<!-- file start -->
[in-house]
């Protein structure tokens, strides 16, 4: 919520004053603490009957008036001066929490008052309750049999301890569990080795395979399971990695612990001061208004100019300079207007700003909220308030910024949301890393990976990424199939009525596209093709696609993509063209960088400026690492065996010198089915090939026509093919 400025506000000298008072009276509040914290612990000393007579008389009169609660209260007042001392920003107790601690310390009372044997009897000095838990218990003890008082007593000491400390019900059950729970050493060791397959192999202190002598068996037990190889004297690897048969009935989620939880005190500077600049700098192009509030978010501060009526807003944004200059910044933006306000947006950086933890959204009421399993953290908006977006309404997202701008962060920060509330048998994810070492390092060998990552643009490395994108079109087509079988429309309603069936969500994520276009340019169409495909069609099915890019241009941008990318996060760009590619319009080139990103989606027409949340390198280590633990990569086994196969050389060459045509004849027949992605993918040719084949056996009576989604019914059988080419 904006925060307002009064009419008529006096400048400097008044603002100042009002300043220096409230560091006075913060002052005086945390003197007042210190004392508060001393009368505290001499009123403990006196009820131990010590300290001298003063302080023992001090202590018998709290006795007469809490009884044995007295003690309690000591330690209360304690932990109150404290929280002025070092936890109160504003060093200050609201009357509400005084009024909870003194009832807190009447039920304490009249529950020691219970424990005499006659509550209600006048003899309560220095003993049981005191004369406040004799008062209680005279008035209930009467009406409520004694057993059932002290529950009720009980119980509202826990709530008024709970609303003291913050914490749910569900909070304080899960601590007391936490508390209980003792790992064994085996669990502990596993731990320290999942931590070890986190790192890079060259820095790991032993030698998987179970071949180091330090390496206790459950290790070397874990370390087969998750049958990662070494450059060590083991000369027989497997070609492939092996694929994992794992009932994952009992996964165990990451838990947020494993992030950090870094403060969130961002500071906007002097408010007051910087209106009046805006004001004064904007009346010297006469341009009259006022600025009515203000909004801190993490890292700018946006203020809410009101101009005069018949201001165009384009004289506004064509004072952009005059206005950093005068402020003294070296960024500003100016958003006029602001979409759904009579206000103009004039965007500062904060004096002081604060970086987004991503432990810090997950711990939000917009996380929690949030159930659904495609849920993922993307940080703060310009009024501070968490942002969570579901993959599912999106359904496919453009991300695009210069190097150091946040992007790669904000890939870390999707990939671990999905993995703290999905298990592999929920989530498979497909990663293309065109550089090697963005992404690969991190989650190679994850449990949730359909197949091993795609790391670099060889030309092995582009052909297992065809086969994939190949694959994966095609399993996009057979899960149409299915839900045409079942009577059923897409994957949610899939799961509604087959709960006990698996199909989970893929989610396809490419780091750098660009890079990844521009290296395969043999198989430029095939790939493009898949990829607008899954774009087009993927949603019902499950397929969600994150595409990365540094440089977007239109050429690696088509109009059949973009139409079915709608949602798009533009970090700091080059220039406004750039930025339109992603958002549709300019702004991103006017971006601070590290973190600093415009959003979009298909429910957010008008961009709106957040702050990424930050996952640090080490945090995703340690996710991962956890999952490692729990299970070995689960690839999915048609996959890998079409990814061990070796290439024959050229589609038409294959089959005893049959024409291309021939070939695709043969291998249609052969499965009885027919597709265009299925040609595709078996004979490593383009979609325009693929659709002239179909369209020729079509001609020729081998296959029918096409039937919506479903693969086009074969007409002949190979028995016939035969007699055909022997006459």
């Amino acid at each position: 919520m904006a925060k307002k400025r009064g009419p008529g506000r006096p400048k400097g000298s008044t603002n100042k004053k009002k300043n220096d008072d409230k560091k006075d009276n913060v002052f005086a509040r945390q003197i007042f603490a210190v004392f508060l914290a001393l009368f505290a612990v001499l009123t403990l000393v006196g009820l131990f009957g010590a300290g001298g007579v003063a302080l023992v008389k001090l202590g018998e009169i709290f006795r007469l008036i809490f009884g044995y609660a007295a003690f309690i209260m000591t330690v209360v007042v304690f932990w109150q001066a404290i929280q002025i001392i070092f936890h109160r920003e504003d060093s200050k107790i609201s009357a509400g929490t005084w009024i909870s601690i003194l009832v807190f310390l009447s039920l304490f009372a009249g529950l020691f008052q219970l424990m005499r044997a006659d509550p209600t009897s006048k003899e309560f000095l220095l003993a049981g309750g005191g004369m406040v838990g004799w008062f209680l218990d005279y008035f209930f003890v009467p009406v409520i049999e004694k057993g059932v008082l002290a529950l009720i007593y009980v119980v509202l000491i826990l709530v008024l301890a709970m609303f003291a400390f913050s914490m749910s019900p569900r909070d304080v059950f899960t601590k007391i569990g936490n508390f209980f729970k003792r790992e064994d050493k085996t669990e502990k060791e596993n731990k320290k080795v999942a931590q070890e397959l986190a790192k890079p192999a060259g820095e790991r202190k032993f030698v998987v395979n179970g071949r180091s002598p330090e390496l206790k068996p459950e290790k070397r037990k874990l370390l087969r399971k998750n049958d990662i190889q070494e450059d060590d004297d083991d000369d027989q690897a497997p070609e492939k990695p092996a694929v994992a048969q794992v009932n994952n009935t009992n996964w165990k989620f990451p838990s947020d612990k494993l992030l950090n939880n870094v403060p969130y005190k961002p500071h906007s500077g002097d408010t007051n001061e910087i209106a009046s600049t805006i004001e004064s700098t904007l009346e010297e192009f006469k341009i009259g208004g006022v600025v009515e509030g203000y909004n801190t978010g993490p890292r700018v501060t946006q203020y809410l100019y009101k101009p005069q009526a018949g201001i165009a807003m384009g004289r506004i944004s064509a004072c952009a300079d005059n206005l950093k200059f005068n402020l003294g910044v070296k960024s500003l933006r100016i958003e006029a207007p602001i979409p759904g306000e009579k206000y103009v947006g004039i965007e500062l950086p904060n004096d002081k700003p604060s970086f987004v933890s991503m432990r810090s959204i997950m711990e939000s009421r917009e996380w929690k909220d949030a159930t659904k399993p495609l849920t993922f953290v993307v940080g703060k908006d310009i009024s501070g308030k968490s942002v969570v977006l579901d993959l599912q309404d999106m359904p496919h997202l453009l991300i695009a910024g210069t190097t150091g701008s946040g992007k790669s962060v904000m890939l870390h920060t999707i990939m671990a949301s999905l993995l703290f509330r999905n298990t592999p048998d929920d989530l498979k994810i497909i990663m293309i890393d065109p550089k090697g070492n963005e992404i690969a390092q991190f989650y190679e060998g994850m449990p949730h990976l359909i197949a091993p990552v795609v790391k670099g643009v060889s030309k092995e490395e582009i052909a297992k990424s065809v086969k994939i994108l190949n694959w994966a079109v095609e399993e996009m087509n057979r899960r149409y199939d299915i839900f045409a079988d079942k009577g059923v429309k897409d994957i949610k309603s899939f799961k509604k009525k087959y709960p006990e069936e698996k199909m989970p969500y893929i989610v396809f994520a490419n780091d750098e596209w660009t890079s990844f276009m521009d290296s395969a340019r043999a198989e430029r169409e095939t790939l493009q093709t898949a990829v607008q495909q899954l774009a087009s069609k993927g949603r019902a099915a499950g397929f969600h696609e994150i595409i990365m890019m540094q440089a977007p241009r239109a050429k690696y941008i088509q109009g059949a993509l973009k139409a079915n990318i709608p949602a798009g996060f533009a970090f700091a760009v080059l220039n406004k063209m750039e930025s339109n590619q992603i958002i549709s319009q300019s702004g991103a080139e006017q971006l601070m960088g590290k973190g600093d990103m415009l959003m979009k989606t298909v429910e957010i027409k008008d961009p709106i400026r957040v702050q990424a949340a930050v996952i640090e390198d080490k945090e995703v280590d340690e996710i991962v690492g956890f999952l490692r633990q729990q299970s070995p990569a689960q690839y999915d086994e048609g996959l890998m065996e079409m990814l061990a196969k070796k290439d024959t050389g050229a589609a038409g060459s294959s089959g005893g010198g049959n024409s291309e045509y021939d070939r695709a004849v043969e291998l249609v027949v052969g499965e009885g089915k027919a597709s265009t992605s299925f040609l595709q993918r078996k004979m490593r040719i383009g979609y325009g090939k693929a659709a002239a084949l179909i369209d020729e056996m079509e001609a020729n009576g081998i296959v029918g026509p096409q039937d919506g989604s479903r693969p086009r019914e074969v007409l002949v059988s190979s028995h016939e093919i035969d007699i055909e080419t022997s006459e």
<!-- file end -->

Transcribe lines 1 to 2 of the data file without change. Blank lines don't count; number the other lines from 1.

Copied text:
[in-house]
């Protein structure tokens, strides 16, 4: 919520004053603490009957008036001066929490008052309750049999301890569990080795395979399971990695612990001061208004100019300079207007700003909220308030910024949301890393990976990424199939009525596209093709696609993509063209960088400026690492065996010198089915090939026509093919 400025506000000298008072009276509040914290612990000393007579008389009169609660209260007042001392920003107790601690310390009372044997009897000095838990218990003890008082007593000491400390019900059950729970050493060791397959192999202190002598068996037990190889004297690897048969009935989620939880005190500077600049700098192009509030978010501060009526807003944004200059910044933006306000947006950086933890959204009421399993953290908006977006309404997202701008962060920060509330048998994810070492390092060998990552643009490395994108079109087509079988429309309603069936969500994520276009340019169409495909069609099915890019241009941008990318996060760009590619319009080139990103989606027409949340390198280590633990990569086994196969050389060459045509004849027949992605993918040719084949056996009576989604019914059988080419 904006925060307002009064009419008529006096400048400097008044603002100042009002300043220096409230560091006075913060002052005086945390003197007042210190004392508060001393009368505290001499009123403990006196009820131990010590300290001298003063302080023992001090202590018998709290006795007469809490009884044995007295003690309690000591330690209360304690932990109150404290929280002025070092936890109160504003060093200050609201009357509400005084009024909870003194009832807190009447039920304490009249529950020691219970424990005499006659509550209600006048003899309560220095003993049981005191004369406040004799008062209680005279008035209930009467009406409520004694057993059932002290529950009720009980119980509202826990709530008024709970609303003291913050914490749910569900909070304080899960601590007391936490508390209980003792790992064994085996669990502990596993731990320290999942931590070890986190790192890079060259820095790991032993030698998987179970071949180091330090390496206790459950290790070397874990370390087969998750049958990662070494450059060590083991000369027989497997070609492939092996694929994992794992009932994952009992996964165990990451838990947020494993992030950090870094403060969130961002500071906007002097408010007051910087209106009046805006004001004064904007009346010297006469341009009259006022600025009515203000909004801190993490890292700018946006203020809410009101101009005069018949201001165009384009004289506004064509004072952009005059206005950093005068402020003294070296960024500003100016958003006029602001979409759904009579206000103009004039965007500062904060004096002081604060970086987004991503432990810090997950711990939000917009996380929690949030159930659904495609849920993922993307940080703060310009009024501070968490942002969570579901993959599912999106359904496919453009991300695009210069190097150091946040992007790669904000890939870390999707990939671990999905993995703290999905298990592999929920989530498979497909990663293309065109550089090697963005992404690969991190989650190679994850449990949730359909197949091993795609790391670099060889030309092995582009052909297992065809086969994939190949694959994966095609399993996009057979899960149409299915839900045409079942009577059923897409994957949610899939799961509604087959709960006990698996199909989970893929989610396809490419780091750098660009890079990844521009290296395969043999198989430029095939790939493009898949990829607008899954774009087009993927949603019902499950397929969600994150595409990365540094440089977007239109050429690696088509109009059949973009139409079915709608949602798009533009970090700091080059220039406004750039930025339109992603958002549709300019702004991103006017971006601070590290973190600093415009959003979009298909429910957010008008961009709106957040702050990424930050996952640090080490945090995703340690996710991962956890999952490692729990299970070995689960690839999915048609996959890998079409990814061990070796290439024959050229589609038409294959089959005893049959024409291309021939070939695709043969291998249609052969499965009885027919597709265009299925040609595709078996004979490593383009979609325009693929659709002239179909369209020729079509001609020729081998296959029918096409039937919506479903693969086009074969007409002949190979028995016939035969007699055909022997006459």